Preventing Chronic Disease | Evaluating Public Health Resources: What Happens When Funding Disappears? - CDC
Evaluating Public Health Resources: What Happens When Funding Disappears?
Ariela M. Freedman, PhD, MPH, MAT; Sarah A. Kuester, MS, RD; Jan Jernigan, PhD
Suggested citation for this article: Freedman AM, Kuester SA, Jernigan J. Evaluating Public Health Resources: What Happens When Funding Disappears? Prev Chronic Dis 2013;10:130130. DOI: http://dx.doi.org/10.5888/pcd10.130130.
Although various factors affect the sustainability of public health programs, funding levels can influence many aspects of program continuity. Program evaluation in public health typically does not assess the progress of initiatives after discontinuation of funding. The objective of this study was to describe the effect of funding loss following expiration of a 5-year federal grant awarded to state health departments for development of statewide obesity prevention partnerships.
The study used qualitative methods involving semistructured key informant interviews with state health departments. Data were analyzed using thematic analysis for effect of funding loss on staffing, programs, partnerships, and implementation of state plans.
Many of the programs that continued to run after the grant expired operated at reduced capacity, either reaching fewer people or conducting fewer program activities for the same population. Although many states were able to leverage funding from other sources, this shift in funding source often resulted in priorities changing to meet new funding requirements. Evaluation capacity suffered in all states. Nearly all states reported losing infrastructure and capacity to communicate widely with partners. All states reported a severe or complete loss of their ability to provide training and technical assistance to partners. Despite these reduced capacities, states reported several key resources that facilitated continued work on the state plan.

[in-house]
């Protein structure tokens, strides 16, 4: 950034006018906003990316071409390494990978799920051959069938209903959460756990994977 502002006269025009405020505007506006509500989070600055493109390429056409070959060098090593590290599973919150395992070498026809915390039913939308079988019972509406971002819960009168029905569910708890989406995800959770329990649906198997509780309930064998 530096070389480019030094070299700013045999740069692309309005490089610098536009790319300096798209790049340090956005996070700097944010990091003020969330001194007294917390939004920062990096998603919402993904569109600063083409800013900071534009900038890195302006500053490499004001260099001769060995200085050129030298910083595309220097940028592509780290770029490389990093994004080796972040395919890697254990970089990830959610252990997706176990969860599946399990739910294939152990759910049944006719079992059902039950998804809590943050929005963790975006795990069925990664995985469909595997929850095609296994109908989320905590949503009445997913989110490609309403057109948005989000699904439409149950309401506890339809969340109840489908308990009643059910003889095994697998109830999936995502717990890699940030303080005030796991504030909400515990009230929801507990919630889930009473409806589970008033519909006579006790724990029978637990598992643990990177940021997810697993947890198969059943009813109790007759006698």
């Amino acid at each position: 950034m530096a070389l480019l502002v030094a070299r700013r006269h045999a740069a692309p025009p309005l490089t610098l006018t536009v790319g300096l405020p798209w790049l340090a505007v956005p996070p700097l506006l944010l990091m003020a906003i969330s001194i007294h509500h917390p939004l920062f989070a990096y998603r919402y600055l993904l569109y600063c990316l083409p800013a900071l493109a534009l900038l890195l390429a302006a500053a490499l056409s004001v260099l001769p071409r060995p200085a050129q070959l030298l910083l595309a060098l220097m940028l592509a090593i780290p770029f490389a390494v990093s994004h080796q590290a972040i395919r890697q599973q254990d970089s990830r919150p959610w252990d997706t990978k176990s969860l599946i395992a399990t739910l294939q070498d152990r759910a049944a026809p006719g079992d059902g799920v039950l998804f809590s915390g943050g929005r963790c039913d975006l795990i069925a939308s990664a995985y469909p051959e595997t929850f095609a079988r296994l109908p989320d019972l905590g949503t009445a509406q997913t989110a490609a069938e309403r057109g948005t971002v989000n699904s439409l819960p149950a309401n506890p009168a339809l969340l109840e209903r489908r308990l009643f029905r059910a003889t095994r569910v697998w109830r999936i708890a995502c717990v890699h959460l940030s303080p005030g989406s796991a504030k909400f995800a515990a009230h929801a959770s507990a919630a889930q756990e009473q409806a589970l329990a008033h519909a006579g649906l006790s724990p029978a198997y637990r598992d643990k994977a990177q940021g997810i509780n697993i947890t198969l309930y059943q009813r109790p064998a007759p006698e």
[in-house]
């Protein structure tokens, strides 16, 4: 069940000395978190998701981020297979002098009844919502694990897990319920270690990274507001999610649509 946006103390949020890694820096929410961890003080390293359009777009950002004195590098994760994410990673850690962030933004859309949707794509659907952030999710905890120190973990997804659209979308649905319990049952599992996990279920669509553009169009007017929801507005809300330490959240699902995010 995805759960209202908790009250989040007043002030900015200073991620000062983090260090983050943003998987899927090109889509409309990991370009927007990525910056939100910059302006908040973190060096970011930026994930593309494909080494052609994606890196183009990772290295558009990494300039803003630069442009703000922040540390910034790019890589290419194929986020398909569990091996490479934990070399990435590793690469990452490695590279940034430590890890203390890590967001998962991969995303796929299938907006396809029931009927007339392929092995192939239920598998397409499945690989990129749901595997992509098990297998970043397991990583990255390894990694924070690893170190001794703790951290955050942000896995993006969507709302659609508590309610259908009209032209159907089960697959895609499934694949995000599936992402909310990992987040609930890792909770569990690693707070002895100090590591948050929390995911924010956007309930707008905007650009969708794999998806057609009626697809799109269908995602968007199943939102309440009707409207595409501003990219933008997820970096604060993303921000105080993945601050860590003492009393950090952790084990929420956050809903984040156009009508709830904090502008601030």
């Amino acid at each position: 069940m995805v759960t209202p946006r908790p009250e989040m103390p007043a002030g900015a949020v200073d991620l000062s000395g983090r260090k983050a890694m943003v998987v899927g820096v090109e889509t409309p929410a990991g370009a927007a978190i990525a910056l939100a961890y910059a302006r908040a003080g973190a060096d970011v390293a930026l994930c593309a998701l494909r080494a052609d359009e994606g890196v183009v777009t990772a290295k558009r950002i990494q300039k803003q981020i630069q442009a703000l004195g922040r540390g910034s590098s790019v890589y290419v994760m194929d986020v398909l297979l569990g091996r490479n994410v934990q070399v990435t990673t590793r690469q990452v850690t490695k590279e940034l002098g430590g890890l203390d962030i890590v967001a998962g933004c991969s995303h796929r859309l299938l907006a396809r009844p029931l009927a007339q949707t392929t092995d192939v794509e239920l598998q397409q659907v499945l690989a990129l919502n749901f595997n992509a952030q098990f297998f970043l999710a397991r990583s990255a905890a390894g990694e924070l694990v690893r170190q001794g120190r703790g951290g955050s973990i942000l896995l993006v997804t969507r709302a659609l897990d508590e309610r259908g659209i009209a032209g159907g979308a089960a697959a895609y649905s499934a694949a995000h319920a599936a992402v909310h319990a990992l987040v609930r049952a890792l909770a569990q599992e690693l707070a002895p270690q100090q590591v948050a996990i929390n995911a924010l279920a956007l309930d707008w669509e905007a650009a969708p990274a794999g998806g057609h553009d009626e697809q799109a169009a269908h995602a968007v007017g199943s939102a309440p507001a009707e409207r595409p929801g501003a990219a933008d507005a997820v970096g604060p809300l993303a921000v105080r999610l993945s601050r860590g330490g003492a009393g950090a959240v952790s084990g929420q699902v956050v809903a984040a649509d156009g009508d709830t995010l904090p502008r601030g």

Decisions regarding continuation of funding are often dependent on budget constraints, evidence of success, and perceived ability to succeed in the future. Evaluating public health funding decisions may help guide development of best practice strategies for supporting long-term program success.
Author InformationCorresponding Author: Sarah A. Kuester, Public Health Advisor, Centers for Disease Control and Prevention, National Center for Chronic Disease Prevention and Health Promotion, 4770 Buford Hwy NE, MS-F77, Atlanta, Georgia 30341. Telephone: 770-488-6019. E-mail: firstname.lastname@example.org.
Author Affiliations: Ariela M. Freedman, Teach For America, Atlanta, Georgia; Jan Jernigan, Centers for Disease Control and Prevention, Atlanta, Georgia.
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